For a good while, like many politically naive people, I thought Trump himself was the issue. In retrospect, that would have been an almost charming situation, downright easy to undo compared to what I now believe is the reality - the utter corruption of the Republican Party; corruption to the point of subverting the American democratic process, and thus by implication, subverting American democracy itself. Today’s Republicans have amply demonstrated that their overarching goal is fundamentally at odds with such a process and system: they seek to seize unfettered control of the US’s social and political decision-making, and retain it everlastingly. It is a goal that would seem to be precisely the opposite of what the Founders intended.
I will not provide cites but am thinking of things such as weaponized-gerrymandering, federal judge stacking, but most especially, what’s gone on in North Carolina, Wisconsin and Michigan.
Sadly (to this Canadian), I believe it’s a fait accompli. Accompli at least for several generations. And, of course, it’s not become this way only in the US but in many places around the Globe where ‘liberal democracy’ had once taken some hold (although, for their own reasons, these non-US excursions into ‘illiberal democracy’ may be more likely to have a shorter lifespan than the one that seems to be unfolding in the US).
For those in the US who still treasure above all other political beliefs what I’ll call the 'basic tenets of a liberal democracy’ - those that stem from the fundamental conviction that all citizens are equal - the only course of action may be to relocate (if not retreat) to to a state where such beliefs still hold and are likely to continue to hold for decades. An admittedly odious prescription for anyone sick in a red state.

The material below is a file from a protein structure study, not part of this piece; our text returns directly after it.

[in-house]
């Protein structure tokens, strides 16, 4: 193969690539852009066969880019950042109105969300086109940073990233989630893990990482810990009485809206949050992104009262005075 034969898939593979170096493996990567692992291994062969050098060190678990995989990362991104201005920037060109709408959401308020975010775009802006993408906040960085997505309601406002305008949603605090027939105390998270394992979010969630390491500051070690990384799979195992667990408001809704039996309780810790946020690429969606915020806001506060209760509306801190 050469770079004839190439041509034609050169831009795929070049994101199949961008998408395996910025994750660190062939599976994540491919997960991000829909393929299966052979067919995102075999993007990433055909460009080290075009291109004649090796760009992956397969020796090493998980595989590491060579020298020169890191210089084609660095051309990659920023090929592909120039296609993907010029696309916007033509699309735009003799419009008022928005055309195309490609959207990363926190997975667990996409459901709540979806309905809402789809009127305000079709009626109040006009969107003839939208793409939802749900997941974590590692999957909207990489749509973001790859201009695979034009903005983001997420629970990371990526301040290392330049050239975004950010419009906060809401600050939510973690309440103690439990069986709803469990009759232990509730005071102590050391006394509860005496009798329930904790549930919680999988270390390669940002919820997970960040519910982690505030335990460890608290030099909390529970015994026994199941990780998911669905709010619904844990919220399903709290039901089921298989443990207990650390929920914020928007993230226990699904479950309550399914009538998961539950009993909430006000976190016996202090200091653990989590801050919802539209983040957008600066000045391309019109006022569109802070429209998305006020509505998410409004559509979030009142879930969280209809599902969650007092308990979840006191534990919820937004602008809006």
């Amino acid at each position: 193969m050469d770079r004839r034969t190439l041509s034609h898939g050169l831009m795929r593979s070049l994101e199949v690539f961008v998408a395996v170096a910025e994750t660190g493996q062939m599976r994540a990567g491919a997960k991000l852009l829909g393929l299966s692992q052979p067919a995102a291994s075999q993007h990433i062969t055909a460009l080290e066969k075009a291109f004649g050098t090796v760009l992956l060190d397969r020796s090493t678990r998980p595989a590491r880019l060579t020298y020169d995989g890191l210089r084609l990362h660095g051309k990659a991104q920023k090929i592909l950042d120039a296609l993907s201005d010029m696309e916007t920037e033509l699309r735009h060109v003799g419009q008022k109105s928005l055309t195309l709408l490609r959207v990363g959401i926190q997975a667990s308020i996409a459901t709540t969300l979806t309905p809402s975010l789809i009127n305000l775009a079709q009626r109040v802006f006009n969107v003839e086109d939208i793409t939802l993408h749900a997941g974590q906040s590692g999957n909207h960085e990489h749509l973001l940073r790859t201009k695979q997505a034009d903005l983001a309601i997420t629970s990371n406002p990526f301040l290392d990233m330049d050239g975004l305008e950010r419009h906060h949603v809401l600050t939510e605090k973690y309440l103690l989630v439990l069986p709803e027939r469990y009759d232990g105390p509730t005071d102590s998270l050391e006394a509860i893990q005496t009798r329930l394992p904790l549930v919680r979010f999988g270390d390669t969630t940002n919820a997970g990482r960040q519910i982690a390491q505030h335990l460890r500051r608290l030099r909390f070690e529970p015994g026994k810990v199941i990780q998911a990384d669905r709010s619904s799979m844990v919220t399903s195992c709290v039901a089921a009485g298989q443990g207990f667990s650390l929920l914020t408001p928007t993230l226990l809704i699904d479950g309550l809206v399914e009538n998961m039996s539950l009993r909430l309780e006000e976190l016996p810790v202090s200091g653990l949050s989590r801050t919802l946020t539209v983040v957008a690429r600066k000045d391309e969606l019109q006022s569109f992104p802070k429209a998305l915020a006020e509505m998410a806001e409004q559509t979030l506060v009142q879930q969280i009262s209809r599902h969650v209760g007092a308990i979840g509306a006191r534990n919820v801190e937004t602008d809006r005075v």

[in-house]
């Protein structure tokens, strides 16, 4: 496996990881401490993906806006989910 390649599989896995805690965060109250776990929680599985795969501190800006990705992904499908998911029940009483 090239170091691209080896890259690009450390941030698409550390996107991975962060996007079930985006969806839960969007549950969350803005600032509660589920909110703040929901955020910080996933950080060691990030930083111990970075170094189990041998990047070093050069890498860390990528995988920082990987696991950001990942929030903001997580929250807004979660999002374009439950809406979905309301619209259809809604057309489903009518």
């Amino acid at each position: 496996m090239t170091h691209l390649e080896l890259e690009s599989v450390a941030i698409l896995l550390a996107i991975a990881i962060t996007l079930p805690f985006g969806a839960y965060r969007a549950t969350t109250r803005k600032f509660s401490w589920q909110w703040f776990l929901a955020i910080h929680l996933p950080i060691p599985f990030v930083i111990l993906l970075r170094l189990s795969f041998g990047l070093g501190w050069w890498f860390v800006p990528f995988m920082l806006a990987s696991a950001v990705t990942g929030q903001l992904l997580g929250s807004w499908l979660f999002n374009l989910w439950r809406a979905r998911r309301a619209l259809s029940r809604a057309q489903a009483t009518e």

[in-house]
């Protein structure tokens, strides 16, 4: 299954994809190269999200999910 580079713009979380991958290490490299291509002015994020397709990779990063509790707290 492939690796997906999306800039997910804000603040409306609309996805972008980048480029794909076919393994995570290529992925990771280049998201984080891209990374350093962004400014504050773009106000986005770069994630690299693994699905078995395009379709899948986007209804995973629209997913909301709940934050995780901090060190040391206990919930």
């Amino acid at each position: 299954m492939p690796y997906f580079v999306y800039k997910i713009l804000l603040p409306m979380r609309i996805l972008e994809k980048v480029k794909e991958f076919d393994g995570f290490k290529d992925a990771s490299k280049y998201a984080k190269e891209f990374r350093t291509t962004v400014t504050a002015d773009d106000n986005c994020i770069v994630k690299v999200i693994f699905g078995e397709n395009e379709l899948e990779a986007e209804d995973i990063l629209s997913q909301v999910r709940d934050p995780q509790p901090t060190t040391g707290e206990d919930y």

The point remains though, that individual US states (i.e. each state’s citizens) have considerable latitude in how they structure and support their societies (recognizing of course that such latitude does not and cannot extend to all aspects of society, e.g. various aspects of ‘gun rights’, foreign policy, trade, etc.,).
I only read recently of how US Supreme Court Justice Lewis Brandeis characterized the American states as “laboratories of democracy”. Indeed, it is in the states that the vital spirit of American democracy - the vision that earlier generations held and that held earlier generations together - must now incubate and renew. There is a certain irony, a comfort perhaps, in realizing how, in the end, ‘states rights’ was the issue, after all. But irony and comfort aside, I see no other solution to the current US social civil war.
(Until about eight weeks ago, I had been away from the Board for pretty much the whole of the Trump presidency (and the campaign). So, I may well have missed earlier discussion of, what seems to me, to be the pressing issue of the day - the future conception and implementation of American democracy. Apologies in advance, then, to those whose earlier thoughts I have missed (and also to those who would have had me frame things as an explicit debate).